Exploring Business Ownership – Putting it All Together (part 7 of 7)

We’ve explored the options for earning income in this 7 part series, ranging from the world of employment to full entrepreneurial business ownership. We’ve covered some basic concepts of what it means to be in business, the personality types that do well in this arena, and how to gauge your tolerance for the risks involved.

If, after absorbing all this knowledge, you decide you’re still interested in business ownership, then you’ll want to know how you can stack the odds of being successful in your favor, and when in life or an economic cycle is the best time to start or buy one.

When Is the Best Time to Start or Buy a Business?

Frankly speaking, there’s never a best time in life to get into business. In fact, there’s almost never a “good” time to get into business at all, because there’s always a good reason not to.

Reasons not to include, “We just got married and we’re saving for a house.” “We’re expecting our first child and we’re saving for that event.” “We’ve just started a college savings account for the kids.” “We’re pregnant (again).” “We just bought a bigger house and it’s put a big strain on our budget.” “The economy is up, so my job is secure.” “The economy is down and we have to watch our expenses ‘just in case’.” “I just got laid off, so we’re really watching our budget.” “I just got hired, so we have to rebuild our savings.” “We have kids in college and tuition is due.” “Our parents are in failing health and we’re contributing to their financial upkeep.” “Retirement is just around the corner and we’re making maximum contributions to our.401(k).” And finally, “We’re retired.”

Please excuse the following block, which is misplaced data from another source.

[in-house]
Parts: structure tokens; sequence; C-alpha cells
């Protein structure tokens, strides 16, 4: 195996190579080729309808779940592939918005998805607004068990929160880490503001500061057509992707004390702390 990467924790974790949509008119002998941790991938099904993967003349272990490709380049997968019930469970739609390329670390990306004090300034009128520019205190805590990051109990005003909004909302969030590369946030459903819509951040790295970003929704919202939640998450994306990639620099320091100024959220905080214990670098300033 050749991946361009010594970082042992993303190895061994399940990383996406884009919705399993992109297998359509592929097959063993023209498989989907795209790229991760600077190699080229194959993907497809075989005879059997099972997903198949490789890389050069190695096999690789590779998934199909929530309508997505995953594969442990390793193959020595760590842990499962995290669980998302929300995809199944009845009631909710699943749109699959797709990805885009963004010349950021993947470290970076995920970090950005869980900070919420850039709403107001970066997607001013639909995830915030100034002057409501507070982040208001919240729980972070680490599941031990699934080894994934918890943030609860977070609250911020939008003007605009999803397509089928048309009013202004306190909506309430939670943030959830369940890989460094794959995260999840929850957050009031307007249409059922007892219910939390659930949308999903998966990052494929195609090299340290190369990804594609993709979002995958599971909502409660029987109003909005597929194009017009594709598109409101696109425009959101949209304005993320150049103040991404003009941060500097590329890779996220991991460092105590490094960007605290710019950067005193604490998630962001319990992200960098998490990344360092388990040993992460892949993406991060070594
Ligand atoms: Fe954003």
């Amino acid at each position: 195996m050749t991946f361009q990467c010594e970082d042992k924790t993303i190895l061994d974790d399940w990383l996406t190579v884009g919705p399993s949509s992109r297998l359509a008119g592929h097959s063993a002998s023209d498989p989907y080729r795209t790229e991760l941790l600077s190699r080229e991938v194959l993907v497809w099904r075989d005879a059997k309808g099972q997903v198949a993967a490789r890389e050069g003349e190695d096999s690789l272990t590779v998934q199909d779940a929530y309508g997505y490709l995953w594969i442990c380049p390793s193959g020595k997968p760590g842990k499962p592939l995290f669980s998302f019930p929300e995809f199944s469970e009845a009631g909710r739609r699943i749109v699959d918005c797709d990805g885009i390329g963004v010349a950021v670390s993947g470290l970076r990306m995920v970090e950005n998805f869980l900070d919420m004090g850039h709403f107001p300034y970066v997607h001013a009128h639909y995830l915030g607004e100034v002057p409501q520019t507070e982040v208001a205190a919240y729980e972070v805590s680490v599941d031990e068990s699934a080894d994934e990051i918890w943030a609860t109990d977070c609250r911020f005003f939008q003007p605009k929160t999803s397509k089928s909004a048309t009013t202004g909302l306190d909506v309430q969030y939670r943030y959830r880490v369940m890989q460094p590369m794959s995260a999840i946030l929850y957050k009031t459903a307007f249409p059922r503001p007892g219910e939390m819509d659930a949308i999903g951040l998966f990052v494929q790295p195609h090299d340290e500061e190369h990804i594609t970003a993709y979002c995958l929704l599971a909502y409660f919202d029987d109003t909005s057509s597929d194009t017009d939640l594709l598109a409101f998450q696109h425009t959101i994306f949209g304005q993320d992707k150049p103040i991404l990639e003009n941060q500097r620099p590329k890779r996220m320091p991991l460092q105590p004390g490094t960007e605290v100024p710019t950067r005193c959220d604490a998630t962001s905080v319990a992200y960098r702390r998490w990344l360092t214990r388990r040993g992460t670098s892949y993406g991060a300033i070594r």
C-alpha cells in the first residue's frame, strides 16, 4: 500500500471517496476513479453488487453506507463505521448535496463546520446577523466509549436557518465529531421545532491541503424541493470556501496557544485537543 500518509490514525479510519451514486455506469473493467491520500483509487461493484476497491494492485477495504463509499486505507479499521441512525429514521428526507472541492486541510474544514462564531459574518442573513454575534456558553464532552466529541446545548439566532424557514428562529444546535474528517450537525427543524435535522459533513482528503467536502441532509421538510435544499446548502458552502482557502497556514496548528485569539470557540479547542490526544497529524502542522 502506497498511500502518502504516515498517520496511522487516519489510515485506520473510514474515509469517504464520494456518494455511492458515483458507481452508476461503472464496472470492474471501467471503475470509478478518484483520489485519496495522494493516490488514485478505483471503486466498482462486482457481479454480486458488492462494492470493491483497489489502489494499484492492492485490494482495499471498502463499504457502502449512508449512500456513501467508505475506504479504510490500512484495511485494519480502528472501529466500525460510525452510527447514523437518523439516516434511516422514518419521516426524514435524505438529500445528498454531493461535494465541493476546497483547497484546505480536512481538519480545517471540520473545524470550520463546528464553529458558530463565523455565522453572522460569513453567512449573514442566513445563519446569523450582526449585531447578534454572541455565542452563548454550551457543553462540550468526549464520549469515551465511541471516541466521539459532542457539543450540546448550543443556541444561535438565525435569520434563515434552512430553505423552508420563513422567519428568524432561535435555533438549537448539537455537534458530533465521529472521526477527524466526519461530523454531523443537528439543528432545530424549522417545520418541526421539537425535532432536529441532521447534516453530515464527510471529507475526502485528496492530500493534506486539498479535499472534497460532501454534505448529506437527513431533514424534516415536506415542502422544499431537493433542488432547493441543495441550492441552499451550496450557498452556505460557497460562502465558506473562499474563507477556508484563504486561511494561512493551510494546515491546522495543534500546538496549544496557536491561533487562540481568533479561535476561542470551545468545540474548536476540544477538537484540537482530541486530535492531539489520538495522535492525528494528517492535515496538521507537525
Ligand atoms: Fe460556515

So, there’s never a best time in life to get into business for yourself. If you’ve decided that your risk temperament is right for some type of business ownership and you have the motivation to take the plunge, then at some point you just have to take the bull by the horns and do it.

Why Businesses Succeed

Remember that you must have the basic ingredients in place to be a successful owner, regardless of your degree of risk tolerance or the business model you operate; self-motivation, the willingness to ask for help, a clear understanding of what you want to achieve, and the emotional ability to change when the business or market needs require it.

Of all the attributes I’ve listed, the willingness to ask for help, insight, advice, and counsel at every opportunity is the single most important thing you can do. Don’t try to go it alone; there’s simply too much at stake.

Successful business owners have a drive to succeed, know that they don’t have to singlehandedly blaze their own trail, recognize what’s at stake if their business fails, and realize that every great team and performer has a skilled coach helping them.

Eric Schmidt shared in the July 6, 2009, issue of Fortune Magazine that the best piece of advice he ever received was to hire a coach. And frankly, if the chairman and CEO of Google needs a coach, then you need one, too.

Why? Good business coaches give a 3rd party look at an issue and how you’re handling it, they discuss alternative approaches or options with you that may be more effective, and they encourage you to change habits or take risks that you wouldn’t be prepared to do on your own. They are a sounding board; they become a trustworthy confidant who has your best interest at heart. Finally, a good business coach will help you break through to achieve what you couldn’t on your own.

Then, successful business owners will grab the bull by the horns and implement the advice they’ve received. And if execution is not their strong suit, they’ll ask for help in learning how.